For test signals, I used two different signal levels, and three different target levels within the DAW.  A ‑18dBFS test sine wave at 992Hz was generated in Adobe Audition under Yosemite.  This was sent from the Bus1-XLR1 output of the X32 mixer and routed at 0-gain through three destinations: the DL151, the ASP800’s line input with pad-on, and into the TRS input of the X32.  This provided a ‑18dBFS (peak) signal back into the DAW.  Using my eyeballs, it looks like about ‑22dBFS RMS.  I know that’s on the low side as a target RMS figure, but I wanted to be consistent with the signal levels I used in the first set of articles.

A second set of measurements used the same sine wave at ‑48dBFS, with two different gain levels applied. One was 30dB of gain to be consistent with the first set of articles and show the expected ‑18dBFS level. The other was 42dB of gain to get a ‑6dBFS peak level in the DAW.

As you can see in the 30dB gain and 42dB gain figures, the noise floor that we so ardently pursued with high-dollar electronics is obliterated by the Johnson-Nyquist Noise that accompanies all preamp gain.  Although we strive to overcome the physics of materials at human-survivable temperatures, there’s no getting around the molecular noise chorus when amplifying small signals.  It’s also a fact that we can only improve the Johnson Noise problem by about 5dB by going someplace super cold, like the dark side of the moon at minus 153-degrees Celsius, minus 243-degrees Fahrenheit!

This depressing reality is immediately evident as you turn up the gain in real time, and watch Voxengo SPAN paint a rising green tide of noise ripples across the whole audio spectrum.  In a great sense, what we could readily see in the absence of a signal is now enjoining us to listen more carefully because what happens between the notes is as important as what happens to each note.

As you go through the 30dB and 42dB gain graphs, the visual differences become less distinct in the snapshots because the grassy noise surface is a dancing spectrum of harmonics and Johnson Noise.  The slope of the trailing edges into the relative silence of the noise floor cannot be seen with the test signal, and it’s in this graceful management of the musical edges that a preamp earns its keep.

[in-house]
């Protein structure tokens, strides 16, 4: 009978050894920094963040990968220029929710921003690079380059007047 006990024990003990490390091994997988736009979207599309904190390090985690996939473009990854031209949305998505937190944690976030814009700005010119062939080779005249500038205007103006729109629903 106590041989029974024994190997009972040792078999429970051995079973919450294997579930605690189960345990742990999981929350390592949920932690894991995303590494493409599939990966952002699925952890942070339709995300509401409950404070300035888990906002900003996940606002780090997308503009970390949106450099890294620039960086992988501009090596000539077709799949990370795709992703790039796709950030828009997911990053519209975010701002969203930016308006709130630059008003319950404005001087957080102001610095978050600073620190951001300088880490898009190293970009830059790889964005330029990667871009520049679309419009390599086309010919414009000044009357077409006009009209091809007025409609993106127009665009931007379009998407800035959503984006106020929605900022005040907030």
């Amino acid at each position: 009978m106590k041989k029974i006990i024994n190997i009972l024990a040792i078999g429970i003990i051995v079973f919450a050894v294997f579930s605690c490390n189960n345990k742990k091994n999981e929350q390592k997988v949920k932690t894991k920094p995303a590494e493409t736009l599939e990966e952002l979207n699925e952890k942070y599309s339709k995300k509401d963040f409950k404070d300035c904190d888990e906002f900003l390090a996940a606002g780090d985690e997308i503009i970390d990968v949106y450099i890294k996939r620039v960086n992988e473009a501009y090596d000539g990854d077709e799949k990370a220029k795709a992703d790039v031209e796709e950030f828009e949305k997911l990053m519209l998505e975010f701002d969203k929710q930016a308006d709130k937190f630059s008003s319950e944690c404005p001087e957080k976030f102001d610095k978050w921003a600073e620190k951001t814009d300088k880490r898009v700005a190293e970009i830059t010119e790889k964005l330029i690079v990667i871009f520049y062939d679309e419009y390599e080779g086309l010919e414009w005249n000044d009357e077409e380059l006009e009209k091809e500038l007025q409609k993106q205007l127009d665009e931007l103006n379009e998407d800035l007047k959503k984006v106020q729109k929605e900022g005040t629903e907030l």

Another way to look at this is akin to EPA mileage testing.  You can tell quite a lot about what to expect within the discipline of the test rollers in the mileage lab.  You can get a sense of the cruise range, and by checking the torque figures, a sense of the acceleration capability.  That’s the equivalent of what we can learn with sine wave testing.   We don’t learn the engine’s interaction with the accelerator pedal under hot, cold, uphill, and downshift conditions. Equally, the sine wave doesn’t tell us enough about level/frequency-dependent harmonics, and dynamic microphone interactions.  These distinguishing characteristics are what makes an active marketplace for a wide selection of preamp models.

My personal strategy has been to get ‘variable color’ preamps like the ASP800 Retro Channel, and the Focusrite Liquid Saffire 56.  What I may give up in ultimate capability, I gain in flexibility for matching the intended flavor to the instrument and/or singer.

It's quite a task to wire, calibrate, loop, snip, annotate, convert, upload, format and chronicle these experiments. I hope you can make good use of this data in discussions with your friends and enemies. 

The other 9 test images are in the Part-3 page that follows.

- Ted Gary of TedLand

April 26, 2017